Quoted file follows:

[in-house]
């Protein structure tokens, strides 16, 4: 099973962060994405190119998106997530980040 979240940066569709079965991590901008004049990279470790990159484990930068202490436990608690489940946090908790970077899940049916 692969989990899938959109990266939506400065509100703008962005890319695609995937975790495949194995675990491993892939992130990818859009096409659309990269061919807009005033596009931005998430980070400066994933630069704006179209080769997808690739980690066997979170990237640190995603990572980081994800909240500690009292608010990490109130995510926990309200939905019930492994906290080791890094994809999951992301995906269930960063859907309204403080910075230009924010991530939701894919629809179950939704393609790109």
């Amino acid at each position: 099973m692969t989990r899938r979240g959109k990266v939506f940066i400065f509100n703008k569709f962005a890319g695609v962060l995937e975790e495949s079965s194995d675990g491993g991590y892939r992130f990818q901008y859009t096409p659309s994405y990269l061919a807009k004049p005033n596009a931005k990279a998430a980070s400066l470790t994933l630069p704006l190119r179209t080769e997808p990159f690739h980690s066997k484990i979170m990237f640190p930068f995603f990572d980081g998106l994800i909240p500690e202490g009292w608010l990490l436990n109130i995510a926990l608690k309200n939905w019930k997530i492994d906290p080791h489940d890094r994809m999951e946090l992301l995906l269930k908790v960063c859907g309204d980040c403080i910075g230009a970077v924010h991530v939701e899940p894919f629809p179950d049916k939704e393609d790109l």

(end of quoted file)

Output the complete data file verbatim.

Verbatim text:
[in-house]
């Protein structure tokens, strides 16, 4: 099973962060994405190119998106997530980040 979240940066569709079965991590901008004049990279470790990159484990930068202490436990608690489940946090908790970077899940049916 692969989990899938959109990266939506400065509100703008962005890319695609995937975790495949194995675990491993892939992130990818859009096409659309990269061919807009005033596009931005998430980070400066994933630069704006179209080769997808690739980690066997979170990237640190995603990572980081994800909240500690009292608010990490109130995510926990309200939905019930492994906290080791890094994809999951992301995906269930960063859907309204403080910075230009924010991530939701894919629809179950939704393609790109």
């Amino acid at each position: 099973m692969t989990r899938r979240g959109k990266v939506f940066i400065f509100n703008k569709f962005a890319g695609v962060l995937e975790e495949s079965s194995d675990g491993g991590y892939r992130f990818q901008y859009t096409p659309s994405y990269l061919a807009k004049p005033n596009a931005k990279a998430a980070s400066l470790t994933l630069p704006l190119r179209t080769e997808p990159f690739h980690s066997k484990i979170m990237f640190p930068f995603f990572d980081g998106l994800i909240p500690e202490g009292w608010l990490l436990n109130i995510a926990l608690k309200n939905w019930k997530i492994d906290p080791h489940d890094r994809m999951e946090l992301l995906l269930k908790v960063c859907g309204d980040c403080i910075g230009a970077v924010h991530v939701e899940p894919f629809p179950d049916k939704e393609d790109l």